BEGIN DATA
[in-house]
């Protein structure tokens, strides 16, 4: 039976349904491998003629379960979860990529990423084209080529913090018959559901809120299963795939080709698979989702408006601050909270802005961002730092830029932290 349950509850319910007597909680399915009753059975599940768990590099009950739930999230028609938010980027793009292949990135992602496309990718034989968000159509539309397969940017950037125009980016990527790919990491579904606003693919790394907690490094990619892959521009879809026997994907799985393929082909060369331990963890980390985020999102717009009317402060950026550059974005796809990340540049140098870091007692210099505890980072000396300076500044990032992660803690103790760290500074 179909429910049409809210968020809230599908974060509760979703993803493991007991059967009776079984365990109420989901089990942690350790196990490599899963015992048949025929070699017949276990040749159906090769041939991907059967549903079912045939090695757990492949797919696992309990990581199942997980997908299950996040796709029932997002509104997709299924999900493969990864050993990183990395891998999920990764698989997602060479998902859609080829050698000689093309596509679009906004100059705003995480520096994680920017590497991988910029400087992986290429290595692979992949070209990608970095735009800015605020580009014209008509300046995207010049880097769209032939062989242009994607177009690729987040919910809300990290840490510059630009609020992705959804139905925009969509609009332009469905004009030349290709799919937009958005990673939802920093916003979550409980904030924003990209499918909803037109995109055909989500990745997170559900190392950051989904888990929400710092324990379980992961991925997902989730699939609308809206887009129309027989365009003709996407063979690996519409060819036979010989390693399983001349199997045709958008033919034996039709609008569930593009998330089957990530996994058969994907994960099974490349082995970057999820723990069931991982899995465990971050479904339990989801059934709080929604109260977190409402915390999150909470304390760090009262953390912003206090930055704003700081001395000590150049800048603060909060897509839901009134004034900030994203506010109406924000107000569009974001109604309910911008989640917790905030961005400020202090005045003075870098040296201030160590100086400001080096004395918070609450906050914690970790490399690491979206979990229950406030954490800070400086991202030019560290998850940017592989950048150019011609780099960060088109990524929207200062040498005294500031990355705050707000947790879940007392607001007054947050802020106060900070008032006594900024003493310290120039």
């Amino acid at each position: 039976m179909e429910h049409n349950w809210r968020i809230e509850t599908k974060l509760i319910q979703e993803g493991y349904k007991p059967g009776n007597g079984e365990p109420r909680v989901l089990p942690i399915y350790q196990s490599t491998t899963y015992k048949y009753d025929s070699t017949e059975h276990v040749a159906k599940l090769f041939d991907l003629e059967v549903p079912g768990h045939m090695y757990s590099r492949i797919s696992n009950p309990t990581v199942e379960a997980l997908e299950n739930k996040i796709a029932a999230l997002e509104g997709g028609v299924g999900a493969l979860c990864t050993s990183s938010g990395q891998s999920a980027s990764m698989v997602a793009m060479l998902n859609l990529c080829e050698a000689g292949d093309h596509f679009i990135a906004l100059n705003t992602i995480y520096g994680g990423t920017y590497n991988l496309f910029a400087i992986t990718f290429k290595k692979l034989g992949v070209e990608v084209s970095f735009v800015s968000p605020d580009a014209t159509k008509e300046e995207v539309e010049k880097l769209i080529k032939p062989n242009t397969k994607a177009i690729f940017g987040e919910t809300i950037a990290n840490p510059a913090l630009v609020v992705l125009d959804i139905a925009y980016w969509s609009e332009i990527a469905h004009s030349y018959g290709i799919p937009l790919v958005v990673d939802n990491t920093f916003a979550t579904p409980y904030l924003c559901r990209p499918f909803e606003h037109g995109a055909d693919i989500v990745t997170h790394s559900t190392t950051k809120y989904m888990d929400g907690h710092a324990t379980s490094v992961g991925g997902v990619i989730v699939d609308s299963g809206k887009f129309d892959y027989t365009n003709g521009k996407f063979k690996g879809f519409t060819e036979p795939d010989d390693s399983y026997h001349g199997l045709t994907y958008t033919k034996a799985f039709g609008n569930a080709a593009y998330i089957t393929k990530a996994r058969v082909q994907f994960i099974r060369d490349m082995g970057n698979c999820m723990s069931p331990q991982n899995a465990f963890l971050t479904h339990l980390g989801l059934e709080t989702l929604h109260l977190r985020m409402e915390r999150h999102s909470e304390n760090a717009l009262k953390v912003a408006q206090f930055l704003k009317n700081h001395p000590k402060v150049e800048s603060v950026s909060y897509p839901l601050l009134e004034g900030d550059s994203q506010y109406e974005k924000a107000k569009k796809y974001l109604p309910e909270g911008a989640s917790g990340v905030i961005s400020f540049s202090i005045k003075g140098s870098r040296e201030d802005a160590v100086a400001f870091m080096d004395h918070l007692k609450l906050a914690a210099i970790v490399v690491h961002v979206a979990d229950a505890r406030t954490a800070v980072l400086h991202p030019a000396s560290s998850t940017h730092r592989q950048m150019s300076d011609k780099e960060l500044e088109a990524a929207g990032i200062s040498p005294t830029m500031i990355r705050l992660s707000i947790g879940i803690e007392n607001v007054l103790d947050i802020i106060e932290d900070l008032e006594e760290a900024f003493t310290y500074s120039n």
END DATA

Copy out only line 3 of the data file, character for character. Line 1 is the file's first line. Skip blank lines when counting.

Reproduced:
């Amino acid at each position: 039976m179909e429910h049409n349950w809210r968020i809230e509850t599908k974060l509760i319910q979703e993803g493991y349904k007991p059967g009776n007597g079984e365990p109420r909680v989901l089990p942690i399915y350790q196990s490599t491998t899963y015992k048949y009753d025929s070699t017949e059975h276990v040749a159906k599940l090769f041939d991907l003629e059967v549903p079912g768990h045939m090695y757990s590099r492949i797919s696992n009950p309990t990581v199942e379960a997980l997908e299950n739930k996040i796709a029932a999230l997002e509104g997709g028609v299924g999900a493969l979860c990864t050993s990183s938010g990395q891998s999920a980027s990764m698989v997602a793009m060479l998902n859609l990529c080829e050698a000689g292949d093309h596509f679009i990135a906004l100059n705003t992602i995480y520096g994680g990423t920017y590497n991988l496309f910029a400087i992986t990718f290429k290595k692979l034989g992949v070209e990608v084209s970095f735009v800015s968000p605020d580009a014209t159509k008509e300046e995207v539309e010049k880097l769209i080529k032939p062989n242009t397969k994607a177009i690729f940017g987040e919910t809300i950037a990290n840490p510059a913090l630009v609020v992705l125009d959804i139905a925009y980016w969509s609009e332009i990527a469905h004009s030349y018959g290709i799919p937009l790919v958005v990673d939802n990491t920093f916003a979550t579904p409980y904030l924003c559901r990209p499918f909803e606003h037109g995109a055909d693919i989500v990745t997170h790394s559900t190392t950051k809120y989904m888990d929400g907690h710092a324990t379980s490094v992961g991925g997902v990619i989730v699939d609308s299963g809206k887009f129309d892959y027989t365009n003709g521009k996407f063979k690996g879809f519409t060819e036979p795939d010989d390693s399983y026997h001349g199997l045709t994907y958008t033919k034996a799985f039709g609008n569930a080709a593009y998330i089957t393929k990530a996994r058969v082909q994907f994960i099974r060369d490349m082995g970057n698979c999820m723990s069931p331990q991982n899995a465990f963890l971050t479904h339990l980390g989801l059934e709080t989702l929604h109260l977190r985020m409402e915390r999150h999102s909470e304390n760090a717009l009262k953390v912003a408006q206090f930055l704003k009317n700081h001395p000590k402060v150049e800048s603060v950026s909060y897509p839901l601050l009134e004034g900030d550059s994203q506010y109406e974005k924000a107000k569009k796809y974001l109604p309910e909270g911008a989640s917790g990340v905030i961005s400020f540049s202090i005045k003075g140098s870098r040296e201030d802005a160590v100086a400001f870091m080096d004395h918070l007692k609450l906050a914690a210099i970790v490399v690491h961002v979206a979990d229950a505890r406030t954490a800070v980072l400086h991202p030019a000396s560290s998850t940017h730092r592989q950048m150019s300076d011609k780099e960060l500044e088109a990524a929207g990032i200062s040498p005294t830029m500031i990355r705050l992660s707000i947790g879940i803690e007392n607001v007054l103790d947050i802020i106060e932290d900070l008032e006594e760290a900024f003493t310290y500074s120039n």